Bernard Makuza's tenure as the President of the Senate is coming to an end after five at the helm of the country's second highest political position.
Makuza joined the Senate as a Presidential appointee having served as Prime Minister for 11 years.
As the debate revolving around the future of his political career ensues, the country is eagerly awaiting the Presidential announcement that will close the curtain on the old Senate and usher in a new one.
The question that is lingering on many people's minds continues to be which of the incoming members is likely to take over the powerful position of Senate President.
Constitutionally, the Senate President is number two to the President of the Republic.
In the event that the President of the Republic is convicted and definitively sentenced by the Supreme Court for treason or a serious and deliberate violation of the Constitution, if he or she dies, resigns, or is permanently incapacitated, he or she is replaced in an acting capacity by the President of the Senate.
Through a vote, the Senators are expected to choose the Senate President and two new Vice Presidents, one in charge of Legal Affairs and Oversight of the Government Action and another in charge of Administration and Finance.
The nature of the position requires one to be an experienced politician who is not from the ruling party, Rwanda Patriotic Front (RPF-Inkotanyi).
The Executive Secretary of the Rwanda Civil Society Platform, John Bosco Nyemazi, says that the ideal candidate for the President of the Senate position must have a combination of experience, diplomacy and exposure.
"He or she must understand national trends, especially policy and legal framework. This means that he or she must understand the national vision like for example Vision 2050, National Strategy for Transformation, and the new Kigali Master Plan and Secondary cities among others," he said.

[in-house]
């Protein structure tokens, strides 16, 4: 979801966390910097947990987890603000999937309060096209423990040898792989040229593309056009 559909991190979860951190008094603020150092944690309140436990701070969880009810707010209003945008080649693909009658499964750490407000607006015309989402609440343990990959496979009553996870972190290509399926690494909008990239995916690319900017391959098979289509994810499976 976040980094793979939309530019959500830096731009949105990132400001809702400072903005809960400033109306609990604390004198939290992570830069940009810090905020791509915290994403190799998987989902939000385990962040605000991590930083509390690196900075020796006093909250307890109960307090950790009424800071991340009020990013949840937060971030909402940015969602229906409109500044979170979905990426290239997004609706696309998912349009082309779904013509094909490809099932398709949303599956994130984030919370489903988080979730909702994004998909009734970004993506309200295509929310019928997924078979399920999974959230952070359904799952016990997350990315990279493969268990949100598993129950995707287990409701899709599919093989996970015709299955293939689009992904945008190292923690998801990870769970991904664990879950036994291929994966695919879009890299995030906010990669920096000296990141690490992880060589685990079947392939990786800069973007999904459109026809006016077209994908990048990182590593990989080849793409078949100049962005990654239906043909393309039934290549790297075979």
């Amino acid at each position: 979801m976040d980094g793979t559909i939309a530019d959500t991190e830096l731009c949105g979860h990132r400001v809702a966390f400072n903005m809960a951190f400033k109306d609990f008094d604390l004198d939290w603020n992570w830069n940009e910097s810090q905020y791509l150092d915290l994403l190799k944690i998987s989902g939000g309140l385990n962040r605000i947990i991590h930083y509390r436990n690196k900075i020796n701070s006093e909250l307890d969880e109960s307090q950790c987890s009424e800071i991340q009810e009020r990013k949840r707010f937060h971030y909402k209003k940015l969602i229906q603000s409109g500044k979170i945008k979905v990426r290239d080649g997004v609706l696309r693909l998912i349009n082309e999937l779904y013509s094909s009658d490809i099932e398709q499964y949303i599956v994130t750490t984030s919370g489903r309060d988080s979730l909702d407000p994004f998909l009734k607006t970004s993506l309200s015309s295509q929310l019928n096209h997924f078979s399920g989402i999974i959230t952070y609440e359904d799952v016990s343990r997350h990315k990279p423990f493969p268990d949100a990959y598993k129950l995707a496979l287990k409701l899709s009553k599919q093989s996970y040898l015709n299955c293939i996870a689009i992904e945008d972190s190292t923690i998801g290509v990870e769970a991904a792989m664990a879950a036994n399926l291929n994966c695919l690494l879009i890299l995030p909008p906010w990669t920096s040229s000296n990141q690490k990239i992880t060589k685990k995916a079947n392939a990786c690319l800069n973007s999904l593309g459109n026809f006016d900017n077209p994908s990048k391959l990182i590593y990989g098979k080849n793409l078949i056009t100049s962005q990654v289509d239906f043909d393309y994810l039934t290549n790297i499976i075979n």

Nyemazi argues that the candidate's experience in global instruments and diplomacy are crucial credentials.
"For instance, we are members of the UN, Commonwealth, EAC and we are signatories to different instruments. For you to lead a team that is going to vote on these instruments, you must possess a global understanding and perspective of the national and international legal terrain," he said.
The Deputy Spokesman of the National Consultative Forum of Political Organisations, Abbas Mukama last week told The New Times in a telephone interview that while other qualities are as important for one to be a Senator, experience takes precedent.
"You are required to have the capacity to critically analyse issues and advice the government especially when it comes to the fundamental principles that guide the Senate," he said.
Based on the profiles of the new Senators, Dr Augustin Iyamuremye, Alvera Mukabaramba and Juvenal Nkusi appear to be the most suitable for the job.
Here is why:
1. Juvenal Nkusi
Until his decision not to stand in this year's lower chamber elections, Nkusi had been the longest-serving Member of Parliament (MP), having joined the Lower Chamber more than two decades ago.